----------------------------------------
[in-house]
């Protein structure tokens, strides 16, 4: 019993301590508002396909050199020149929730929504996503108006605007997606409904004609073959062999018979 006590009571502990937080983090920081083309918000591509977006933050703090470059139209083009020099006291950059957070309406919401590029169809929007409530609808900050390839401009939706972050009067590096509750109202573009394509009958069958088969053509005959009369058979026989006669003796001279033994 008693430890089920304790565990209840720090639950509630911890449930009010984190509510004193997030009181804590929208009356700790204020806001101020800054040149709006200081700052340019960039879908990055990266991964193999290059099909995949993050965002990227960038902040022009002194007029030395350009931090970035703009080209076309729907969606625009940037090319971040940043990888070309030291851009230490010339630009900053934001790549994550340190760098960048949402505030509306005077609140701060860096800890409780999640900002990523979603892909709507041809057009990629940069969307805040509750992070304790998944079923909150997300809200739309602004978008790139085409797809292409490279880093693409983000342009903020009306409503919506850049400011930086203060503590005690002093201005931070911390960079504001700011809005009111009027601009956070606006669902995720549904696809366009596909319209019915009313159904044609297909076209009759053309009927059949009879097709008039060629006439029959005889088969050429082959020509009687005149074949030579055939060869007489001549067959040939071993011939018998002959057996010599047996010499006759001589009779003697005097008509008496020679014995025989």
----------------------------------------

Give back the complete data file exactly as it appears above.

[in-house]
């Protein structure tokens, strides 16, 4: 019993301590508002396909050199020149929730929504996503108006605007997606409904004609073959062999018979 006590009571502990937080983090920081083309918000591509977006933050703090470059139209083009020099006291950059957070309406919401590029169809929007409530609808900050390839401009939706972050009067590096509750109202573009394509009958069958088969053509005959009369058979026989006669003796001279033994 008693430890089920304790565990209840720090639950509630911890449930009010984190509510004193997030009181804590929208009356700790204020806001101020800054040149709006200081700052340019960039879908990055990266991964193999290059099909995949993050965002990227960038902040022009002194007029030395350009931090970035703009080209076309729907969606625009940037090319971040940043990888070309030291851009230490010339630009900053934001790549994550340190760098960048949402505030509306005077609140701060860096800890409780999640900002990523979603892909709507041809057009990629940069969307805040509750992070304790998944079923909150997300809200739309602004978008790139085409797809292409490279880093693409983000342009903020009306409503919506850049400011930086203060503590005690002093201005931070911390960079504001700011809005009111009027601009956070606006669902995720549904696809366009596909319209019915009313159904044609297909076209009759053309009927059949009879097709008039060629006439029959005889088969050429082959020509009687005149074949030579055939060869007489001549067959040939071993011939018998002959057996010599047996010499006759001589009779003697005097008509008496020679014995025989």